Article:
The good and the bad of Gaming online (Destiny:Part 1)
I had a thought a few days ago while I was at work. I don’t want to do this again was the only answer that I could think of as far as the subject matter. Recently I had been spending my time after work trying to grinding over and over in a game, Destiny, but only having the repeat result of nothing to show for it. I began to wonder why my lack of interest in the game has increased even more lately. I know that, for the most part, the story line is horrible. Anytime an NPC (Non-playable character) tells you they don’t have time to even tell you why they don’t have time is a poor excuse for even trying to make a story worth playing. But story aside I realized that I was not alone in my gaming issue. I too had fallen to a similar block of not caring about what I was doing. Usually I show a great passion for things I do in my average every day life. I work hard to get the best result, I watch after my co-workers because I care for them and their safety as much as my own and I strive for the best that I can bring. That transfers over into gaming which is my main method of phasing out and relaxing. So why is it, other than 2014 being a horrible year for games, that I am finding myself growing bored and disinterested with gaming? I analyzed and broke down my main stale bread and bland butter, Destiny, to try to figure out what I was missing and uncovered much.
Get your a$$ Mars…Grinding again and again and again
Destiny has a level cap of twenty so while you are a fledgling little guardian who is working their way into a stronger character build you are enjoying the experience. You evolve into a character who can cut a swath of destruction on several different areas of Earth, The Moon, Venus and Mars. Blood thirsty enemies that once laughed at your attempts to even try to scratch their armor fall before the might of your guns and skills. But the catch to the whole thing is that your level only increases after twenty by gathering light.
No I’m not talking about collecting candles or flashlights or even gathering light bugs in jars. What I mean by light is that there is a rating system that adds the amount of light you have by the type of armor you obtain; White armor is common, green is uncommon, blue rare, purple legendary and finally yellow being exotic. Armor does not begin to get a light rating until you gather blue pieces which will give you enough to get into the twenty-one area. The only way to get into the higher levels is to obtain the legendary armor and while exotics are nice you can only equip one at a time. SO, how do you find all of these items? By grinding of course. Grinding is a common feature in some games that require you to level your character but there are usually more rewarding factors involved.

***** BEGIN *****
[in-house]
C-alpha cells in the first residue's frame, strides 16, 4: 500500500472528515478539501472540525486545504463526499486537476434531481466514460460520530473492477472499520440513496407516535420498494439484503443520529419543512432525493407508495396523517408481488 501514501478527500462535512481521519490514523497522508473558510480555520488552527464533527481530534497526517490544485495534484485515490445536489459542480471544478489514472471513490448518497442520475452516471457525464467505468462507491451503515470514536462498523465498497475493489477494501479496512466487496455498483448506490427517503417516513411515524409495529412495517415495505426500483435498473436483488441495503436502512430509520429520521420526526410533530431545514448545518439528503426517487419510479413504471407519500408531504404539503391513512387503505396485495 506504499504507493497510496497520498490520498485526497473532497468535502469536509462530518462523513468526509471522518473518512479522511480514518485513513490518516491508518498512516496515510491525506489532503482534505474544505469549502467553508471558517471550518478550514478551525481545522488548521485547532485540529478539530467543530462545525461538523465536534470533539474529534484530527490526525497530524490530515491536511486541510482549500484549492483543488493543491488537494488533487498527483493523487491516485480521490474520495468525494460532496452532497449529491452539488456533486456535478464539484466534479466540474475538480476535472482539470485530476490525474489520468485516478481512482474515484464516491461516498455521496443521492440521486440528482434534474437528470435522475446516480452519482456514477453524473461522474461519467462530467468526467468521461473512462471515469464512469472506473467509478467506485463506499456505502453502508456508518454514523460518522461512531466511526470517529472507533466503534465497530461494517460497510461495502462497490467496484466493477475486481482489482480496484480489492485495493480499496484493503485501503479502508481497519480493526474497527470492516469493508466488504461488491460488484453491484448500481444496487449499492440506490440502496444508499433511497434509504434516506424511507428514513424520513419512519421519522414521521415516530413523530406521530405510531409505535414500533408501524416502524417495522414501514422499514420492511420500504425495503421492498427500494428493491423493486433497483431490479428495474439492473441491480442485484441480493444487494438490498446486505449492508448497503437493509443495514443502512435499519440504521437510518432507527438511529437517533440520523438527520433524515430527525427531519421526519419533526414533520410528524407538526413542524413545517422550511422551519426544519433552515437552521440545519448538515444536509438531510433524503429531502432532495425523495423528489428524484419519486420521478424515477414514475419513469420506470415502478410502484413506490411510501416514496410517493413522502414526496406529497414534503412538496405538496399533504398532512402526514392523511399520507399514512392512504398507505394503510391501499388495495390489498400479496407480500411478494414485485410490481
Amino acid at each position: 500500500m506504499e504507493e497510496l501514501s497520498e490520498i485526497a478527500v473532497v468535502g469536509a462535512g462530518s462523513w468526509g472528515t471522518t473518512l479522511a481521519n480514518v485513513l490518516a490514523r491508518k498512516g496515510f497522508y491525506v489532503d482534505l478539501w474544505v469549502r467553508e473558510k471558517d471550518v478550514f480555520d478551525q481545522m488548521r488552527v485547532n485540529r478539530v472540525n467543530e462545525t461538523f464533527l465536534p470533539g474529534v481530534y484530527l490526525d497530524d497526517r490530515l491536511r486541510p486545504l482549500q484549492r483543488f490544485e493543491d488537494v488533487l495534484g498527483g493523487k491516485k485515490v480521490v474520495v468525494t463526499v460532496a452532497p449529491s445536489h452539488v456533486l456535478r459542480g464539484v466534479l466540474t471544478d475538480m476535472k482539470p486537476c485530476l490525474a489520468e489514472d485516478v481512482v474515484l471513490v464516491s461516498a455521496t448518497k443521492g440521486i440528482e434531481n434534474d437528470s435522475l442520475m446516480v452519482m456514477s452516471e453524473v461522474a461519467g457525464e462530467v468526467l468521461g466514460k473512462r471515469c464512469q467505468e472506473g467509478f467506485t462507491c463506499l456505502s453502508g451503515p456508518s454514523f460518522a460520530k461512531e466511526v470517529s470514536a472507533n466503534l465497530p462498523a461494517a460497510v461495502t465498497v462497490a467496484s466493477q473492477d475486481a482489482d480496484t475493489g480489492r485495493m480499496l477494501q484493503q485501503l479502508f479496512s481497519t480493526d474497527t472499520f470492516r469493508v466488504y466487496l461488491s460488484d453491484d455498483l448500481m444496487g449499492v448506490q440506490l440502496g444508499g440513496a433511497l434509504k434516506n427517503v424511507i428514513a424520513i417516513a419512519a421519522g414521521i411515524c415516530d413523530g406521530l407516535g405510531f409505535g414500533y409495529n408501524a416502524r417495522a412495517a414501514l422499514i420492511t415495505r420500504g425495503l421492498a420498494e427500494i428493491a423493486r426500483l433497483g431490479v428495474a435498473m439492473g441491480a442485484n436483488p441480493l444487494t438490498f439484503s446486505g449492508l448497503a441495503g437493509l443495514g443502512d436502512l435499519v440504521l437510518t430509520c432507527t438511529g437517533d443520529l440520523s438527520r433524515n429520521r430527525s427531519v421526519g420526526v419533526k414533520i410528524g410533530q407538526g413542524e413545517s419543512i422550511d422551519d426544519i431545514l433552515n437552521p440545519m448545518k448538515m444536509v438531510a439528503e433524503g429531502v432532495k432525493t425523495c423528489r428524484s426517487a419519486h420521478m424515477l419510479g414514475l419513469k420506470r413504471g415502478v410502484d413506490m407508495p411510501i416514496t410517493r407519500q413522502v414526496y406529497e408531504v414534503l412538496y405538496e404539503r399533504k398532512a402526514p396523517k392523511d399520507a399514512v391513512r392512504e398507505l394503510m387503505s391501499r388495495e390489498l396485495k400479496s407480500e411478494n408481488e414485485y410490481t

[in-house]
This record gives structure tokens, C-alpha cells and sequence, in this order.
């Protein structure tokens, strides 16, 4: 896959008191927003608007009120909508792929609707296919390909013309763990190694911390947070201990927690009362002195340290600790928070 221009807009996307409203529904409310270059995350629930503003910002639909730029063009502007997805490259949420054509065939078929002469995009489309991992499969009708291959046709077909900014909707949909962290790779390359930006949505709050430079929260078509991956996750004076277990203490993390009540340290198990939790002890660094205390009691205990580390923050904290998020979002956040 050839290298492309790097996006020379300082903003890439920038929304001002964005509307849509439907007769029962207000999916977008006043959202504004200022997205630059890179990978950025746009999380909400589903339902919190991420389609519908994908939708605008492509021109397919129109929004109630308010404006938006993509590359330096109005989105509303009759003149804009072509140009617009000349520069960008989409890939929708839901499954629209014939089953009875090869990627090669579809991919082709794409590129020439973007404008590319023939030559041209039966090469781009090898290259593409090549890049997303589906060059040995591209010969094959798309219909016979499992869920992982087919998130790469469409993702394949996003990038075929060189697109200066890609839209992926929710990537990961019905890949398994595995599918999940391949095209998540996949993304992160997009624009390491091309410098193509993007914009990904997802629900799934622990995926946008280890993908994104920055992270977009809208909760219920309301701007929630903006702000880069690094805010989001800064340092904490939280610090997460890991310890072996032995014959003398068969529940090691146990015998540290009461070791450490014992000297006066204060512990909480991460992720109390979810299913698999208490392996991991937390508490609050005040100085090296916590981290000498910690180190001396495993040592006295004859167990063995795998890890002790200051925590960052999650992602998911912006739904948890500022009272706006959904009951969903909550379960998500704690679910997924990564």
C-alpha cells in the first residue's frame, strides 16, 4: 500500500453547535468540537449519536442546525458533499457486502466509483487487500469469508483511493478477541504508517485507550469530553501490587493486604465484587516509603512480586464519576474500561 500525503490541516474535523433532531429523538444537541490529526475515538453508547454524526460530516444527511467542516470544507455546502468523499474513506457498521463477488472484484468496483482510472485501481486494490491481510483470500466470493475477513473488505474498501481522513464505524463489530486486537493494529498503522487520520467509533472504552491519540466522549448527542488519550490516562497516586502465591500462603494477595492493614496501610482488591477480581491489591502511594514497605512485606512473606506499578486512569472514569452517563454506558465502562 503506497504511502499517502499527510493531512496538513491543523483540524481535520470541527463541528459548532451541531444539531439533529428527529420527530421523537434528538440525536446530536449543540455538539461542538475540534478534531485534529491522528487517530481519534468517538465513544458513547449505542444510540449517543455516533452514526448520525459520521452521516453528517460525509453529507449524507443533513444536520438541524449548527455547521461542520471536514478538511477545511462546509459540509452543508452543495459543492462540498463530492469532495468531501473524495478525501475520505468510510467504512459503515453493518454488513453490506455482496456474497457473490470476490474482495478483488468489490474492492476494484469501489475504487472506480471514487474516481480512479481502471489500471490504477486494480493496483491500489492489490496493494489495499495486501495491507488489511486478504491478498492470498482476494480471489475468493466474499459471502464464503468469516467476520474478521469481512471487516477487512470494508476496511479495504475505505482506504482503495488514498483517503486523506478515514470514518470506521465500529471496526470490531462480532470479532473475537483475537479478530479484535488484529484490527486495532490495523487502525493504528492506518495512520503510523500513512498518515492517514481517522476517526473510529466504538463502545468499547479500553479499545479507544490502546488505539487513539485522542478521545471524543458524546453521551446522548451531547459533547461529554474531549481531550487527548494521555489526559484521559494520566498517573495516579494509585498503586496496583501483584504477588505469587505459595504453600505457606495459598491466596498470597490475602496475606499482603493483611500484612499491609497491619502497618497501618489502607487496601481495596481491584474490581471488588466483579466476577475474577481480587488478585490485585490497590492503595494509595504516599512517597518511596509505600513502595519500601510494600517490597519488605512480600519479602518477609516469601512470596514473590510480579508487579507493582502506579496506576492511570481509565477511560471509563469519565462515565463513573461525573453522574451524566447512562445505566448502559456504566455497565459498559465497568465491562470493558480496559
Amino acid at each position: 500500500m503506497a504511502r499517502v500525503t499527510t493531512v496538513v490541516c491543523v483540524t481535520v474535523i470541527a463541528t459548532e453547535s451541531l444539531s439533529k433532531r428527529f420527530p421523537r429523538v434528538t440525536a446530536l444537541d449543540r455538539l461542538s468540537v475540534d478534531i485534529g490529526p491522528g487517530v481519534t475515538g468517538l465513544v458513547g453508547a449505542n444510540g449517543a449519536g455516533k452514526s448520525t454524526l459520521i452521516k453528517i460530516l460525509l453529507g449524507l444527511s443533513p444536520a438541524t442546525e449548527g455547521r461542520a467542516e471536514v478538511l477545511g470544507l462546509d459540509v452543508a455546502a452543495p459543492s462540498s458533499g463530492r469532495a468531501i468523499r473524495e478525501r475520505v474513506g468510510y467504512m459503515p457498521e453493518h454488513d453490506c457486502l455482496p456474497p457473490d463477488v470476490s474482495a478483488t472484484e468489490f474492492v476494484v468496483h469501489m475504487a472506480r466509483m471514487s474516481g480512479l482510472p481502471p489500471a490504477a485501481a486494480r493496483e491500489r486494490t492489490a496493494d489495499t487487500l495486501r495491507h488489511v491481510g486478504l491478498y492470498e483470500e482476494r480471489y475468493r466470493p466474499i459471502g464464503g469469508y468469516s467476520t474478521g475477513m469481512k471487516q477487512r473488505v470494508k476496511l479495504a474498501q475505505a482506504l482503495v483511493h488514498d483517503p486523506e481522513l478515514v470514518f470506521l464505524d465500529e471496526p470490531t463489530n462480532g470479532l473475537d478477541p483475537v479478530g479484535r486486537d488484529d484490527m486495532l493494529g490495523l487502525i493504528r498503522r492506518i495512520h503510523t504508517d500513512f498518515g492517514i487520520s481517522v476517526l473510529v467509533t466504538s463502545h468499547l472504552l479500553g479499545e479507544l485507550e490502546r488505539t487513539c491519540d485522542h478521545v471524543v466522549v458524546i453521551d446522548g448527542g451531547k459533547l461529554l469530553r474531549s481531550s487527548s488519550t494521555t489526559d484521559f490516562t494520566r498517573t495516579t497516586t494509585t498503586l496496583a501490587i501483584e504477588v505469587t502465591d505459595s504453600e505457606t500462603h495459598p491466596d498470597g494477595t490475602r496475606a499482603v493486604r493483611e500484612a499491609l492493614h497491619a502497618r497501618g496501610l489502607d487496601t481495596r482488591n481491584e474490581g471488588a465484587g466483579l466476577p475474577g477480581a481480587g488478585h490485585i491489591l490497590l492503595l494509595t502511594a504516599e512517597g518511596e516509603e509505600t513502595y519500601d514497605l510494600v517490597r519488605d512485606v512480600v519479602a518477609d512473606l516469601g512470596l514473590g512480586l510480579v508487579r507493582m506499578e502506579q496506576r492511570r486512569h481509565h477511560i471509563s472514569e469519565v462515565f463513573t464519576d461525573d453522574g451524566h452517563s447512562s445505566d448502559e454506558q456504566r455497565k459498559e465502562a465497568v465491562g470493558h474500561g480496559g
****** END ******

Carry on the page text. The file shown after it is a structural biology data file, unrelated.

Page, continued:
Diablo III (a favorite of mine and is my 2014 game of the year) is a well-known grinding game that had poor item find in the beginning because everything as far as rare items was pushed towards their auction house which ultimately hurt their game play. They learned that by turning down the amount percentage rate of finding unique items they could get players to actually spend in-game money and real, yes REAL money on digital items. Ultimately they did away with the auction house and made game play better. Grinders felt like their items made a difference in the game and that inspired them to want to strive to find better items in the for a better end/overall game experience. But Destiny, who has a similar parent company in the form of Activision, has issues seeing that. This company has their claws on a whole variety of games and that can seem kind of greedy to the average consumer. But it seems like, at least to me, Activision’s main staple is producing games they can grind out and copy content multiple times. Call of Duty is now their property and it features the same frame of design that they have utilized in their previous games. Kill streaks and rewards pepper the screen of the player that can kill the most leaving those who can’t make it into the double-digit scores hapless against the overkill of missiles, choppers, bombs and death planes. A scene that would make Michael Bay weep with happiness.
Destiny suffers from a lack of identity. It is a game that doesn’t know what it wants to be. Is it a shooter an RPG an exploration type game or a storytelling game? It’s almost as if they created that kid next door that wants to be seen with everyone so they do everything to try to become popular. In the end however their trying is for naught because very few want to spend time with them. Any interaction with the kid results in things happening that you don’t want to happen. Hangouts become boring and quickly become stale, their stories are always the same and just when you see something that could potentially change for the better it is always a let down. Destiny lets you down in the form of repeated stories, lack of content and lack of creativity towards the actual story itself. Then it becomes the bully and takes your lunch money or trades lunches with you, making you eat what it offers you. That lunch is in the form of its latest DLC entitled The Dark Below which doesn’t provide much content to the game and leaves most people not willing to pay out of the entire game as a whole.
There is much more to talk about but I’ll cover that in a later post. But for now, thank you for reading and hopefully you can start to see where the lack of interest comes from. Stay tuned for my future topics which I’ve posted down below and will activate as they become available. Any comments questions and feed back would be welcome.
And remember my readers
The rush is loud, so ride the lightning!
-War Child signing out
The social gamer vs. the hardcore gamer and how they find a perpendicular union
Oh the times are a changing…But are they for the better?